This month’s creation was built for Neal Dykman (47) of Tonganoxie, KS. Neil and I have been friends for many years, so this article was a pleasure to do. Taking delivery of his first new truck in 1999, which was a baby blue Peterbilt 379 with dark blue fenders, Neil took delivery of this latest truck almost 20 years to the day of taking delivery of that first one. For this reason, we called it his “20-year itch” truck!
Neal is one of two boys from Ronnie and Sandra Dykman. Neal’s dad died in 2016, and his mom, sadly, just passed on October 23, 2019. Neal’s dad was a character, and a pioneer in the world of truck customizing. In the 1980s, he had Midwest Sheetmetal make him a custom stainless visor, and they are still one of the most popular visors we sell today. He also had an idea to take the lights off the body and put them on panels below the cab and sleeper. I’m sure you have all seen cab and sleeper drop panels, but Ronnie had the first ones!
Growing up around trucks, Neal took every opportunity to run with his dad or his uncles, Bill and Don Padley. Neal remembers riding with Uncle Don and stopping in Eden, ID for dinner. A man eating with them had a D8 Cat dozer on his trailer. Being oversized, that guy was done for the night and he headed to his truck with a 6-pack, while Neal and Don still had a long night of trucking ahead of them. Neal thought, “I might like hauling that oversized stuff!”
After graduating high school, Neal was fortunate to land a great job at a power company. This was the type of job nobody left! Neal worked at this outfit until 1999, and then the trucking bug took over. Neal told his dad that trucking was in his genes, and his dad said, “Well, take them off. Your mom can wash them!” Having to scratch the itch, he bought a used Pete 378 and hit the road. Shortly after, he ordered a new rig (the previously mentioned baby blue 2000 Pete 379 with dark blue fenders).
Winning lots of shows with that truck and earning a spot on the 2005 Shell SuperRigs calendar, Neal pulled various types of trailers with it until 2010 when he bought a used short hood Peterbilt 379 from Anchor Trucking. After years of running a “long and low” truck, he was over it. This short hood was tall and easy to use – and Neal liked that! Later, when it came time to get a new one, he called me.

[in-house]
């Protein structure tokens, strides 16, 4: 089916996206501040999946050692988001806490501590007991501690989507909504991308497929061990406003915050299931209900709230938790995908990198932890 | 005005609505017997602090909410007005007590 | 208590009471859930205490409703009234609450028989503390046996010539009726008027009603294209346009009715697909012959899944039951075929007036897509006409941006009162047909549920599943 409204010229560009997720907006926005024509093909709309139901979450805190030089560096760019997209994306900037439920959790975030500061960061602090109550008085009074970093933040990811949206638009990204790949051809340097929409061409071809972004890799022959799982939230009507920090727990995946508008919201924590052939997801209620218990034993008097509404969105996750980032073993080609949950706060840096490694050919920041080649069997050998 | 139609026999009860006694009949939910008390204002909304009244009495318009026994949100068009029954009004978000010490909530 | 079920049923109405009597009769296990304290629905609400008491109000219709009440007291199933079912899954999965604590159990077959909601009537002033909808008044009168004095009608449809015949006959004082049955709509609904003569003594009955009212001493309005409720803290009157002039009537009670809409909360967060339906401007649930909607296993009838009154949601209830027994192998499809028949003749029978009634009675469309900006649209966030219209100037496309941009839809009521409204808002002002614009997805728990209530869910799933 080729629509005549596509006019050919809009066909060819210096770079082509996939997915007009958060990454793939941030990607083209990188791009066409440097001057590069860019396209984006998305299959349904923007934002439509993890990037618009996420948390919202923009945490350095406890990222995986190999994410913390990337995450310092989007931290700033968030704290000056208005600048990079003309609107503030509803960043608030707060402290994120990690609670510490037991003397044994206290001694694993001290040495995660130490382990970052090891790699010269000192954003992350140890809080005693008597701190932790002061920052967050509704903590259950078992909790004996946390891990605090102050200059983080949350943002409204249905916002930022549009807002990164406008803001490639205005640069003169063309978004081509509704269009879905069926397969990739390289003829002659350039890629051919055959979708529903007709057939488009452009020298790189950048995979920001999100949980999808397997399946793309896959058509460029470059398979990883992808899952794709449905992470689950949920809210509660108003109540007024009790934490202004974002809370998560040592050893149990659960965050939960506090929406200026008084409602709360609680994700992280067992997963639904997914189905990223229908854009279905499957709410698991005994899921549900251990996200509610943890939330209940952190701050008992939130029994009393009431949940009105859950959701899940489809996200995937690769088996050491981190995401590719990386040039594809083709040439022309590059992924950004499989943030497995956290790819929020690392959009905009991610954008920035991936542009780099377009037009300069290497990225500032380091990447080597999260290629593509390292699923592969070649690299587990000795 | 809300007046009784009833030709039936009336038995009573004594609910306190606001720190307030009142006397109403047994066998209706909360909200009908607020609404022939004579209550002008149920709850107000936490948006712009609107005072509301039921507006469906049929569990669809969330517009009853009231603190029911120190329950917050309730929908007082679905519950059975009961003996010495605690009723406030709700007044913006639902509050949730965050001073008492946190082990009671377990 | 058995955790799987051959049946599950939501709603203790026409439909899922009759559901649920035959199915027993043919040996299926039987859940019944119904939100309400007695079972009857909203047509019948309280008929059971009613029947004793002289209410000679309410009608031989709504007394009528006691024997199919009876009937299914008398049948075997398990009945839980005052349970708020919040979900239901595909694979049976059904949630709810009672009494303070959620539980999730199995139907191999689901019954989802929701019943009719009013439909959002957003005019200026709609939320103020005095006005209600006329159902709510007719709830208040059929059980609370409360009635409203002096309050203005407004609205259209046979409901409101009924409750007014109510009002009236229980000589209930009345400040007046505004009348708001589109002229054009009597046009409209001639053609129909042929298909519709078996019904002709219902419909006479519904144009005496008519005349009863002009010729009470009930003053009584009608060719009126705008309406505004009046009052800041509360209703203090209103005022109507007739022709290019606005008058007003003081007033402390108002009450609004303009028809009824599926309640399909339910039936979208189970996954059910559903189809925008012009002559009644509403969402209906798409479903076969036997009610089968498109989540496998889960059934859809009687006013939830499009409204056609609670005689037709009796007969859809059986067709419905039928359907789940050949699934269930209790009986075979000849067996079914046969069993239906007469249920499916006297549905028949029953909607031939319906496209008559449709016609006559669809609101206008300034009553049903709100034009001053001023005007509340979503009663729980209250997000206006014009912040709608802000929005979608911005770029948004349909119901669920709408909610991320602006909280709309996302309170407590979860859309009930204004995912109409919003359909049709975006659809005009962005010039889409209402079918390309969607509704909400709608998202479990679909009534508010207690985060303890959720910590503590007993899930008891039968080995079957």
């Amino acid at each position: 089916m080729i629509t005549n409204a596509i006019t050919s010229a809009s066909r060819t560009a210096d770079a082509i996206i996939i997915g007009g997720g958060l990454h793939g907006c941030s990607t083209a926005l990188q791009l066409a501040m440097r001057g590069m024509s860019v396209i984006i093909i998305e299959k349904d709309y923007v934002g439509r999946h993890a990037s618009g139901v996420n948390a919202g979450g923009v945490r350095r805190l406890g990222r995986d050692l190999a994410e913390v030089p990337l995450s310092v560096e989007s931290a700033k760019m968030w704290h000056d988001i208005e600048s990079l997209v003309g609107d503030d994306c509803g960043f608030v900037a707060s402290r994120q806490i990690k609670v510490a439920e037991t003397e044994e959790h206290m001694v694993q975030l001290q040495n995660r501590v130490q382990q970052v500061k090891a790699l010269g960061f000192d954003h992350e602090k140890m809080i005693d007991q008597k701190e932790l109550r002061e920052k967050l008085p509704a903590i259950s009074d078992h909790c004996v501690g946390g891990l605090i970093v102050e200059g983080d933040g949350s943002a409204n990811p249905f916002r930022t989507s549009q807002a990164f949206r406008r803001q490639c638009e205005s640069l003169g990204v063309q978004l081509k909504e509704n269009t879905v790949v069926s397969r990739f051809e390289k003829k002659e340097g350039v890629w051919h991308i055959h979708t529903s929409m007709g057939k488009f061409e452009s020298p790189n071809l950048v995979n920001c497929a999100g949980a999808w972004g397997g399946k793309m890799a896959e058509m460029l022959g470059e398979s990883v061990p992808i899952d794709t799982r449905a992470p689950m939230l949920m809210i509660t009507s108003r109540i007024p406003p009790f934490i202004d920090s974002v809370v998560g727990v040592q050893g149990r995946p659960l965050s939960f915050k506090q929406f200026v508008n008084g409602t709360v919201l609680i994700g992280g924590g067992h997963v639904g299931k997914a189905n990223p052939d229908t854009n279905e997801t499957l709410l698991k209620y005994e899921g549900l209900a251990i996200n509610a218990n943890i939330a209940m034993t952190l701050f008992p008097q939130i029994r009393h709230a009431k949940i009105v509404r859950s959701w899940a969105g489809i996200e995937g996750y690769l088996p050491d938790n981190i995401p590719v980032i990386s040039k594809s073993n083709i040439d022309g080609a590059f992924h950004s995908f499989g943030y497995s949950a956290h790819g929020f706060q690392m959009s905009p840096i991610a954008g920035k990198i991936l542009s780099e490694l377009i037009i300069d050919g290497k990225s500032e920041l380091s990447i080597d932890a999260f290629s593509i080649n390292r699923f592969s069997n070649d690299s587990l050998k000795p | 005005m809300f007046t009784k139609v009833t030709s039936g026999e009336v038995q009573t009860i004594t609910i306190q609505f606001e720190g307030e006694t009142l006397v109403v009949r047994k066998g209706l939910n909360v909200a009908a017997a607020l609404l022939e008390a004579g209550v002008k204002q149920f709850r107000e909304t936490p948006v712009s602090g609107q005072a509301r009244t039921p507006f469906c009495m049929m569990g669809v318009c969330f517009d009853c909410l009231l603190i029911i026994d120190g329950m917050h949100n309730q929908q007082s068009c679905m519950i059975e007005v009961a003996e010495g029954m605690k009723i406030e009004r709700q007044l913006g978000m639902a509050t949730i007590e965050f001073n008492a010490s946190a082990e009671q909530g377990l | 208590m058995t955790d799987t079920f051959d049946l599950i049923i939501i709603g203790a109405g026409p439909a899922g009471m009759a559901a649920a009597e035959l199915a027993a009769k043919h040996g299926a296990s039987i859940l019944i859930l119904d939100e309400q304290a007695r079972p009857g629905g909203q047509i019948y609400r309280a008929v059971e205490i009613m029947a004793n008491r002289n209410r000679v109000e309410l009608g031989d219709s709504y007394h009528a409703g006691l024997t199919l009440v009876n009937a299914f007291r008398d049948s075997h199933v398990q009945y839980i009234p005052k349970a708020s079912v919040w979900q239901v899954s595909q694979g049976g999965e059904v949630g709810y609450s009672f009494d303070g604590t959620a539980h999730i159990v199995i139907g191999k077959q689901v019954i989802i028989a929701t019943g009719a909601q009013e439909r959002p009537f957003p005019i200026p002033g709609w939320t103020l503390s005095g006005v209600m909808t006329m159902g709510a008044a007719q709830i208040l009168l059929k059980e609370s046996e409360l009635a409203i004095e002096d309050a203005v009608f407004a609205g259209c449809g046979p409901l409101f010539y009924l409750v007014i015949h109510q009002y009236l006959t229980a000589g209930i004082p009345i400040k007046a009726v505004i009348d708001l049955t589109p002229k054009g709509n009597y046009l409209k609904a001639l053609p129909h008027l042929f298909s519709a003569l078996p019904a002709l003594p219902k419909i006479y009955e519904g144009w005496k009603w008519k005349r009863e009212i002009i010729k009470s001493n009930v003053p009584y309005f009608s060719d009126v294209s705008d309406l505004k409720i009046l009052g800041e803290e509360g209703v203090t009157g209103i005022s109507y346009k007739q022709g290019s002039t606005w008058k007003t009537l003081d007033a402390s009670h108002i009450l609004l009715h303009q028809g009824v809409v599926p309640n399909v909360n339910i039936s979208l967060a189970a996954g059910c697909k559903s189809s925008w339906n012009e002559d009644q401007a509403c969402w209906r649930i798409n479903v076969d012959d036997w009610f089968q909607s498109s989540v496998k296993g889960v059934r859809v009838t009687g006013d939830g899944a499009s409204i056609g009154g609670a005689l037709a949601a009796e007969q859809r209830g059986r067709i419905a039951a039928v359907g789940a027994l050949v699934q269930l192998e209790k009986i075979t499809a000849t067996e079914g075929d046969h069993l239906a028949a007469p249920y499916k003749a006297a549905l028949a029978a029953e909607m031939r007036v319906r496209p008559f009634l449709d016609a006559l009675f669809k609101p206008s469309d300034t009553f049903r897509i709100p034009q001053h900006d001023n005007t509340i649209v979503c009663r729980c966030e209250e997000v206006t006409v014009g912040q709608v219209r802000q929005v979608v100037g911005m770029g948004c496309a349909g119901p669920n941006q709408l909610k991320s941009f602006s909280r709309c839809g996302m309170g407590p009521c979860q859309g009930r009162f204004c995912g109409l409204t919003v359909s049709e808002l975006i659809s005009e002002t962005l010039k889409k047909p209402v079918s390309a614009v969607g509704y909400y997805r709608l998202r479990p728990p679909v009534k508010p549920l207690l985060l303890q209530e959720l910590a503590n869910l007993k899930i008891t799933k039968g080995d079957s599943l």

The new truck is a 2020 Pete 389 with a 44-inch bunk, a modest wheelbase, a 20K front axle and a 46K 2-speed rear axle. Powered by a 565-hp X15 Cummins with 2,050 torque hooked to an 18-speed, the truck features a Platinum interior with diamond-tuck additions.
When the blue and black truck came in, Pat laid out the white stripes and painted the headache rack to match. After that, Neal took it to Anchor Trucking’s shop where he and his friends finished it up. Neal wanted to give a shout-out to Spare Time Fab for the interior pieces, Mike Horst for the sealed real glass lights, local fabricator Lee Brandt for the cool ramps and Billy, Eric, Eric and Eric at Anchor Trucking for their help.
Neal’s girlfriend Jamie wanted to see him more, so she helped with the truck. Together for about 1.5 years, they knew each other when they were younger but just finally got together. She has two kids – Cody (16) and Cerenity (12). Neal thanks Jamie for her help and Jimmy Crain for letting him use the shop and lending him a truck to drive during the build process.
Neal is a good friend, and over the years he has helped me a lot. From wrenching on trucks into the wee hours of the morning, going to truck shows and building trucks in the shop, we have spent a lot of late nights and good times together. I am glad I could help my friend scratch that “20-year itch” with this new truck, and I hope it serves him well.